Hotel, former manager spa-rring
by Shawn Cumberbatch
World-famous Sandy Lane Hotel is in the middle of a protracted legal battle with one of its former managers who sued the company over her “constructive dismissal”.
Almost three years after Barbados’ Court of Appeal overturned a magistrate’s court decision, and agreed that the St. James luxury property’s former Director of Spa & Leisure, Brigitte Laurayne, was placed in an untenable position when a better qualified colleague was hired, the Caribbean Court of Justice has agreed to take on the case.
But while Sandy Lane via it’s legal team successfully argued its application to appeal last Monday at the CCJ’s Trinidad headquarters, indications are that Laurayne, whose monthly salary was $10,000 plus “significant perks and bonuses” will be seeking more money in damages.
After each scored court victories at different levels in Barbados, counsel for the Sandy lane and Laurayne will now be seeking to get a final judgment from the island’s highest appellate court.
Attorney-at-law Satcha Kissoon, who spoke on the hotel’s behalf during the CCJ application brought by his client, told the court there had been no breaches in the contract between the company and Laurayne.
“When the Court of Appeal conducted the hearing the transcript suggests to us that they started off, in our view, on the correct direction,” Kissoon submitted.
“They were definitely taking on board the relevant tests, they were looking at the evidence, they were testing it with counsel for the respondent at that time, who was appellant then, and there seemed to be an understanding of what the contract was. But when we come to the decision we see what I would submit is a falling apart of the test and what the facts really were.”
Kissoon also suggested that rather than pushing her out of her job, Sandy Lane was in fact ensuring it maintained its reputation as a world class hotel, which included hiring the most qualified and competent staff.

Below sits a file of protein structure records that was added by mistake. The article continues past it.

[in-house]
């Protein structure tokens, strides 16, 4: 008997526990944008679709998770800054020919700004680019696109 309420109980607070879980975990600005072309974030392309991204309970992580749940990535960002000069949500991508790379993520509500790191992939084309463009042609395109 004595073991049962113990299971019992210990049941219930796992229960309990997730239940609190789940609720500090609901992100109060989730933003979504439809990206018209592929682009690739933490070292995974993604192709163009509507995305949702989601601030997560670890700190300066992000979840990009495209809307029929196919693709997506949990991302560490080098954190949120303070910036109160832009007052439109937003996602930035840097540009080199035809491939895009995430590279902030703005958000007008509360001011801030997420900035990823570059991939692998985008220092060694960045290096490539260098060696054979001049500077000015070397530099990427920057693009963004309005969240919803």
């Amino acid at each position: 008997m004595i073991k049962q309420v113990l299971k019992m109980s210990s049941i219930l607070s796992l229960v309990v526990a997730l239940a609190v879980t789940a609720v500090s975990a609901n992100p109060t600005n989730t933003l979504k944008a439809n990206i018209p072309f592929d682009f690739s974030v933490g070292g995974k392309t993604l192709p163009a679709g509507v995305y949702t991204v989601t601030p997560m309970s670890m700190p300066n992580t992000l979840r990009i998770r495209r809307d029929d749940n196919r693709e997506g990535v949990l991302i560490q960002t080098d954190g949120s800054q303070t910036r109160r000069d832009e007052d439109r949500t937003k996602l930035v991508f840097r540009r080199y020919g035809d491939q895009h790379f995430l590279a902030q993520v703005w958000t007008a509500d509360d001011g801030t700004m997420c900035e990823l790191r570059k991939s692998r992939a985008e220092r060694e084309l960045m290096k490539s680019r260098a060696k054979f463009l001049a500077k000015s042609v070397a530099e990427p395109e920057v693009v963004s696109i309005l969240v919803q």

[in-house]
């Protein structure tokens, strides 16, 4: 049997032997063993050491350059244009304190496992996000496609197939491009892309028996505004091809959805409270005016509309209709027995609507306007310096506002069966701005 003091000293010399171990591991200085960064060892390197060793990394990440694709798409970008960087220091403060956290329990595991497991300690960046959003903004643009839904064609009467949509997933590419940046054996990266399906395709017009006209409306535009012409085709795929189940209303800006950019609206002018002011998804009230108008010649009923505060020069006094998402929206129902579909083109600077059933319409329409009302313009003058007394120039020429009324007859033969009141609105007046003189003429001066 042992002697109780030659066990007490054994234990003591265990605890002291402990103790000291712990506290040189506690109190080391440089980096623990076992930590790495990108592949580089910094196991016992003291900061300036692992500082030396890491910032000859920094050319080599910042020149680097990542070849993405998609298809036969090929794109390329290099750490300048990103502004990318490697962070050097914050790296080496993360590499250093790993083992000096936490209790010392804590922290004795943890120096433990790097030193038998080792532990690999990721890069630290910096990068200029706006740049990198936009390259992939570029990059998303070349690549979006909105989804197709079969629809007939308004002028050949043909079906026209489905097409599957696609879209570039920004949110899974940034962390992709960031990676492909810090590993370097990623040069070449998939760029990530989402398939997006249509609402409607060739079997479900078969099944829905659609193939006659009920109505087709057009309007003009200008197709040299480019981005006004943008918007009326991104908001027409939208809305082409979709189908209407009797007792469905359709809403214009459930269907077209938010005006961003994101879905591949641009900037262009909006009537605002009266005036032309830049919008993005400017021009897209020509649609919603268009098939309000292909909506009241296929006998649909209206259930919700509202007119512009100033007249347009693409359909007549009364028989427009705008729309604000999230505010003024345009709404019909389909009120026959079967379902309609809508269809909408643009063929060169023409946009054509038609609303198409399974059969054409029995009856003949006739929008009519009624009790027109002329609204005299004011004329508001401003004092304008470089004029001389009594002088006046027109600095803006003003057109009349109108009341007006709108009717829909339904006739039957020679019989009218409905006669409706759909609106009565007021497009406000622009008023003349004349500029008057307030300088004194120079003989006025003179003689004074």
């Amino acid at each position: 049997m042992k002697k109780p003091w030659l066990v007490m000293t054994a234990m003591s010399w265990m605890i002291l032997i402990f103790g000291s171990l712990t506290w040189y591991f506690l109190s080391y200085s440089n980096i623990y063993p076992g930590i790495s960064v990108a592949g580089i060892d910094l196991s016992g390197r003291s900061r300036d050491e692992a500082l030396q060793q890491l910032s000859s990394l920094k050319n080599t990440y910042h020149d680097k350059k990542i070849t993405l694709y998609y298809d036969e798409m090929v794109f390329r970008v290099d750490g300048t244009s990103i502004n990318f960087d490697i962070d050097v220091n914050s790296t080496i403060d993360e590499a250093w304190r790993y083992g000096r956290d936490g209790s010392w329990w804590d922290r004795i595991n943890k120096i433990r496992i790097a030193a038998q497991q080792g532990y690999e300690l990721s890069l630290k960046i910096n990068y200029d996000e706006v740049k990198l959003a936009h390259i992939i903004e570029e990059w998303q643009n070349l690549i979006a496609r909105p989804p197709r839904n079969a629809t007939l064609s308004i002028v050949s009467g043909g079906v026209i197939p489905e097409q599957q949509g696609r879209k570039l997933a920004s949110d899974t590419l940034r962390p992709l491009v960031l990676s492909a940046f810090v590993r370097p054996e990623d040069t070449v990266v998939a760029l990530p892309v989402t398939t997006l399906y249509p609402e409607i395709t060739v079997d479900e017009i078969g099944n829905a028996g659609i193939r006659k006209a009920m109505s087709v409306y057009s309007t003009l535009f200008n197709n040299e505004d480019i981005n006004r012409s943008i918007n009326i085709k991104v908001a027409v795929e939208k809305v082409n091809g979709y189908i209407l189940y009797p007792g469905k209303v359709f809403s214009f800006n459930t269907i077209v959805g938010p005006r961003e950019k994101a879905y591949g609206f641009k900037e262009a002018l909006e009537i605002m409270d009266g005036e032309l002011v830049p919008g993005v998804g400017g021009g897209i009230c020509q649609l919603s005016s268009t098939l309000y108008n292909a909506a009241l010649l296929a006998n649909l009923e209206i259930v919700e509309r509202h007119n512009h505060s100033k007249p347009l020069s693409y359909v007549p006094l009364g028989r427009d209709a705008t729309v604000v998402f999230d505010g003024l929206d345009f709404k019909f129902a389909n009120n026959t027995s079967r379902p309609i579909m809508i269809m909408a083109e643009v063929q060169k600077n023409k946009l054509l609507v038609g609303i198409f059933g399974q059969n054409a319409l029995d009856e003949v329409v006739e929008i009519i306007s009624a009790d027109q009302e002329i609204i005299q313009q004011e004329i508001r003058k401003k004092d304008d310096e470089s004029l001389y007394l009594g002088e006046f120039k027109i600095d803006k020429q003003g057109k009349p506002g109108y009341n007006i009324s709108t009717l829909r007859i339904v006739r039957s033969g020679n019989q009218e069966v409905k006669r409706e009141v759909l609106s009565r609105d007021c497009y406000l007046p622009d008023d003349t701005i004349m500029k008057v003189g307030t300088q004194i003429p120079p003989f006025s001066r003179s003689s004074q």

“This is not a mom and pop shop operation, this is Sandy Lane Hotel, a five diamond resort and it is a growing resort and they have a commercial interest in ensuring that their entity operates at the standard that they wish it to be, and Mrs. Laurayne would have been fully aware of that, having a responsibility for 35 people overall,” he said.
“You cannot have an increasing organisation and stay with the same manpower and the same confines that have obviously caused problems because it is within the context of problems that this issue arose.
“It wasn’t to say that without any indication as the respondent alleges, or out of the blue that a consideration is given to someone coming in to assist her in this role… It was made clear to Mrs. Laurayne that she was to retain overall responsibility,” he added.
Kissoon said the Court of Appeal here “came too quickly to reversing a decision without first finding that it was unsound”.
But Laurayne’s counsel, attorney-at-law Brian Weekes, countered that the way the hiring of an individual in his client’s department was done was in fact akin to her constructive dismissal.
“We say that the facts scenario in this whole circumstance where Mrs. Layrayne is told what she’s told, the exercise is gone through in the way that it is gone through, the offer of the level two job …, the fact that this person is coming in with superior skills, all of these things we say could lead or should have led and did in fact lead to a loss in Mrs. Laurayne in the trust and confidence which she was to repose in her employer and to be mirrored by her employer to her,” he said.
“It would have been open to her to feel, we submit, that her employer had lost confidence in her, they did not have confidence in her ability to do what was necessary to take the spa to the next level.”
Weekes also said that his client was deserving of a larger monetary court settlement.
“You have a person who has been employed for eight years, you have a person mitigated her damage. In her evidence she said ‘I sent out my CVs, I took a job when it came along, it paid me $3,000 a month at the beginning, whereas she was making $10,000 with significant perks and bonuses and so on and so forth’.
So we say that when you analyse the factors that the court ought to have looked at in this case, a person of her level,” he said in reference to the Court of Appeal.
“Whether we win or lose on liability clearly there must be an increased quantum of damages in the even that she is successful.” firstname.lastname@example.org